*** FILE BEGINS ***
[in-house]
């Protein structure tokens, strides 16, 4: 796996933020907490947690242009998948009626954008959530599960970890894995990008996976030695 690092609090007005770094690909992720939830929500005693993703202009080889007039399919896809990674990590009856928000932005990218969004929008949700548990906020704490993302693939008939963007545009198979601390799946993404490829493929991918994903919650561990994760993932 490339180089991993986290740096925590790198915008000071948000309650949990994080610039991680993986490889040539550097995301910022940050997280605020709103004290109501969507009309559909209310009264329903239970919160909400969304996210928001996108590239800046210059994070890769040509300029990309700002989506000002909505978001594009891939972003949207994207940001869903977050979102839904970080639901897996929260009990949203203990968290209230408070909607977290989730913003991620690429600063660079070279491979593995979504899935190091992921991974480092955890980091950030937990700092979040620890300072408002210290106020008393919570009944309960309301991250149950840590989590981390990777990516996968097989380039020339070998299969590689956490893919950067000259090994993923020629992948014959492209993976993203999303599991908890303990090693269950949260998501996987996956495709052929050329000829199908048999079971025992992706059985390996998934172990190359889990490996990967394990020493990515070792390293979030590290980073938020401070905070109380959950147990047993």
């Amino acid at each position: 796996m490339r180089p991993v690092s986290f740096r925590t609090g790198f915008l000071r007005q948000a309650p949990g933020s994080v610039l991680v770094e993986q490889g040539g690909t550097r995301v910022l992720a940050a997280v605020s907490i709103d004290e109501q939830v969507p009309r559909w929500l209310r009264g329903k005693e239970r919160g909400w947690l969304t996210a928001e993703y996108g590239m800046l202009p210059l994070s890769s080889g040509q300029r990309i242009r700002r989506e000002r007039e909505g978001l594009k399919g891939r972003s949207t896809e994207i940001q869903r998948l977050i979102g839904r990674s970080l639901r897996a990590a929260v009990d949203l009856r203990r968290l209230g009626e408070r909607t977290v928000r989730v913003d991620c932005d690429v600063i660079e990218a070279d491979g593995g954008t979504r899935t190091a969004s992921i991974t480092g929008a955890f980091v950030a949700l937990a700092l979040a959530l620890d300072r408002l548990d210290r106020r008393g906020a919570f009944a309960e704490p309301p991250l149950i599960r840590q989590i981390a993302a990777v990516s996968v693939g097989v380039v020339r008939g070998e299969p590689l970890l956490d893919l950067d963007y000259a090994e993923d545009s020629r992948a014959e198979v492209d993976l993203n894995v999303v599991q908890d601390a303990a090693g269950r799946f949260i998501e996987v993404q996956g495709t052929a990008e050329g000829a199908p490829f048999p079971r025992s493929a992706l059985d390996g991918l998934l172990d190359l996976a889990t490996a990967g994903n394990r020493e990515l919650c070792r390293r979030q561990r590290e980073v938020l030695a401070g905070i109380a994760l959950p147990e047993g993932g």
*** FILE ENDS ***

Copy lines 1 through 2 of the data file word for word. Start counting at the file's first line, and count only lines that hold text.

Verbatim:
[in-house]
């Protein structure tokens, strides 16, 4: 796996933020907490947690242009998948009626954008959530599960970890894995990008996976030695 690092609090007005770094690909992720939830929500005693993703202009080889007039399919896809990674990590009856928000932005990218969004929008949700548990906020704490993302693939008939963007545009198979601390799946993404490829493929991918994903919650561990994760993932 490339180089991993986290740096925590790198915008000071948000309650949990994080610039991680993986490889040539550097995301910022940050997280605020709103004290109501969507009309559909209310009264329903239970919160909400969304996210928001996108590239800046210059994070890769040509300029990309700002989506000002909505978001594009891939972003949207994207940001869903977050979102839904970080639901897996929260009990949203203990968290209230408070909607977290989730913003991620690429600063660079070279491979593995979504899935190091992921991974480092955890980091950030937990700092979040620890300072408002210290106020008393919570009944309960309301991250149950840590989590981390990777990516996968097989380039020339070998299969590689956490893919950067000259090994993923020629992948014959492209993976993203999303599991908890303990090693269950949260998501996987996956495709052929050329000829199908048999079971025992992706059985390996998934172990190359889990490996990967394990020493990515070792390293979030590290980073938020401070905070109380959950147990047993």